- Online via SSA.gov
- By phone at 1-800-772-1213 from 7 a.m. to 7 p.m. in your time zone
- In person at your local SSA office
Learn more about how to apply for Medicare.
When should I enroll in Part B?
The best time to enroll in Part B is during your Initial Enrollment Period (IEP) This seven-month timeframe starts three months before the month you’re eligible to receive Medicare.
You can also enroll during the fall Open Enrollment Period or Special Enrollment Period. Learn more about all Medicare enrollment periods.
If you already receive Social Security retirement or Railroad Retirement Board (RRN) benefits when you become eligible, the government may enroll you in Part B automatically.
Learn more about 2019 Medicare eligibility.
Part B probably doesn’t cover all your health care needs. It’s just half of Original Medicare, after all. Part B coverage also comes with additional costs such as a deductible, copayments, and coinsurance.
To help cover more of your health care expenses, consider adding other parts of Medicare:
- Part A (hospital insurance)
- Part D (prescription drug coverage)
- Medicare Supplement (Medigap)
You may also be eligible for Medicaid, a state-administered health care program. Learn more about Medicare vs. Medicaid.
Many people already have health coverage when they become eligible for Medicare and want to keep their current coverage. Many of them also want to delay enrolling in Part B to avoid paying premiums for double coverage.
It makes sense, right? Just know that waiting to enroll in Part B can earn you a Late Enrollment Penalty (LEP) unless you have creditable (as good as Medicare or better) coverage from a plan sponsored by a qualified employer.
Some employer-sponsored health plans require beneficiaries to enroll in Medicare, making the insurer a secondary payer for any claims you make. Meanwhile, it’s illegal to have other plans—like Health Savings Accounts—simultaneously with Medicare. If you’re not sure whether your current coverage requires or conflicts with Medicare, call the number below to speak with a registered insurance agent.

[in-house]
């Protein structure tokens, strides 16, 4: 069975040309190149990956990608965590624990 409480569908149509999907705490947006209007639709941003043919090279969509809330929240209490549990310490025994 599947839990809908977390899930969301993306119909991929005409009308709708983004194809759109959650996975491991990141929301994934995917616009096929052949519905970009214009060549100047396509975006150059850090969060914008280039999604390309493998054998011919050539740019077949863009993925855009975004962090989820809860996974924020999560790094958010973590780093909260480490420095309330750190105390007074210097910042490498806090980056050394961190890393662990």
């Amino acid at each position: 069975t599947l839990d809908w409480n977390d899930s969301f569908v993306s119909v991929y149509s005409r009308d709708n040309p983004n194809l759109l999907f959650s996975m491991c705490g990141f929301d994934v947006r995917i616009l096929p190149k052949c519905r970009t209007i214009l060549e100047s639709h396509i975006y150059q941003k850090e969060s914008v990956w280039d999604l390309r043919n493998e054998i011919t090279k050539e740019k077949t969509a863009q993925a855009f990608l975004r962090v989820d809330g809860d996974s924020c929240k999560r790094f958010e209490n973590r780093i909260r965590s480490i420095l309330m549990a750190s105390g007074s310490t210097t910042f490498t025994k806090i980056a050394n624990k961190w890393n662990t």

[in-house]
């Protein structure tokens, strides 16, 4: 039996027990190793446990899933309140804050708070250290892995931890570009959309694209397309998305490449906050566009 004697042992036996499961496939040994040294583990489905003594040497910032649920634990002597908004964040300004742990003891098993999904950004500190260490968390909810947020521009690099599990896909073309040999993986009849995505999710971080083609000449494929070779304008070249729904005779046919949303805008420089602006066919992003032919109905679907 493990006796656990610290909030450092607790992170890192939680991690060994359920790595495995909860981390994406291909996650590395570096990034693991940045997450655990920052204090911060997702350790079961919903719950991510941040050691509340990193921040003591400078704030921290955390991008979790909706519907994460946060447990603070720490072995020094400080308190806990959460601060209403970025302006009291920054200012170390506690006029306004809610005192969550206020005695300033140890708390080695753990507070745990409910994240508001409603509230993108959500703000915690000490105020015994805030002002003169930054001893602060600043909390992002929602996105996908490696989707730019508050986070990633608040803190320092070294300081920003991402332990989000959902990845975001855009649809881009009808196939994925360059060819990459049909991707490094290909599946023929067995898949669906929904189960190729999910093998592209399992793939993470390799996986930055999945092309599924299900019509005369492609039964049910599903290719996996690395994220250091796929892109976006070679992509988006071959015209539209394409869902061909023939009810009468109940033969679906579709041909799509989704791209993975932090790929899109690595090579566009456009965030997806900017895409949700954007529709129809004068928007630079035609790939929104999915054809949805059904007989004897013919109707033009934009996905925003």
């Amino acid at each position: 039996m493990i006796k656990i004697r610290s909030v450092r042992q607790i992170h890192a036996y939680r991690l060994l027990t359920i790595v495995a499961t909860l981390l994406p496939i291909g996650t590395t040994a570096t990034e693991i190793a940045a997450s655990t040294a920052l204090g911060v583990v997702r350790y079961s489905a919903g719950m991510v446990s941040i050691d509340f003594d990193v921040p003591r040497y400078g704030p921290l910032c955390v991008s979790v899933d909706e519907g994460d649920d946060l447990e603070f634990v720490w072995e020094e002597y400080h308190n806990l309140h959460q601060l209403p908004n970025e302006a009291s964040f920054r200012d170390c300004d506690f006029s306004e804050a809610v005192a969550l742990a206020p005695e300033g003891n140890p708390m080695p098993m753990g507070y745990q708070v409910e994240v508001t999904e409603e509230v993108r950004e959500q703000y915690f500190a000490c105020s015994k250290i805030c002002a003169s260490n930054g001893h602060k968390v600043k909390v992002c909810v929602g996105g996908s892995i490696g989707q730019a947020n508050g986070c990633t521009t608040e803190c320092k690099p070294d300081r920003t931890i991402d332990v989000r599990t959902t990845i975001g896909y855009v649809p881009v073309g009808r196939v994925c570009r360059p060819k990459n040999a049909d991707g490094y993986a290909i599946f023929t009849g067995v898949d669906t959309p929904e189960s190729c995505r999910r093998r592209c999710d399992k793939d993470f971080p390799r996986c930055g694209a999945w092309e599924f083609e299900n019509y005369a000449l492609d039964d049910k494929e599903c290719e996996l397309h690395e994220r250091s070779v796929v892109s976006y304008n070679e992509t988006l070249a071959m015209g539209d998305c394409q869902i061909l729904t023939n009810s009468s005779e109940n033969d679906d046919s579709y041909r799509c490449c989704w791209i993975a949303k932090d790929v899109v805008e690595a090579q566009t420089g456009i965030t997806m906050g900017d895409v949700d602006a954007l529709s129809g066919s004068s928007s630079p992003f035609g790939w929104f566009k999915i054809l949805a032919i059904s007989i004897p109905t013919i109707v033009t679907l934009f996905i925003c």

Declining Part B altogether
If you don’t think you’ll ever want Part B, you don’t have to enroll, whether you have creditable coverage from another source or not. But if you change your mind later, you may pay a hefty Late Enrollment Penalty.
If the government automatically enrolls you in Part B, declining coverage is a little more complicated. You’ll have to actively seek out a representative from the Social Security Administration by phone or in person.
The alternative to Part B
If you’re looking for a single health plan that covers everything Original Medicare covers and then some, consider Medicare Advantage. Many plans come with drug, dental, hearing, and vision benefits—plus extras like the SilverSneakers program. You won’t have to juggle multiple health plans. Plus, many Advantage plans have low or $0 premiums (in addition to the part B premium).
In short, Medicare Advantage is a lot like the employer-sponsored health insurance you may have had for many years, and you can switch to an Advantage plan even if you’re already enrolled in Medicare Part B.
Learn more about the differences between Original Medicare and Medicare Advantage.
Final thoughts: Part B may not be right for you
Medicare Part B covers doctors visits, lab work, and durable medical equipment. It’s a way to have most of your regular health care expenses covered with any provider that accepts Medicare.
Still, standalone Part B isn’t everyone’s cup of tea. It doesn’t cover things other types of health plans include, such as hearing, dental, and vision benefits. And if you want hospital insurance or drug coverage, you’ll also need to enroll in Part A or Part D.
A licensed sales agent can help you sort through your options and find the choices that may work best for you. To speak with one, call the number below.
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- Medicare, “Medicare Costs at a Glance”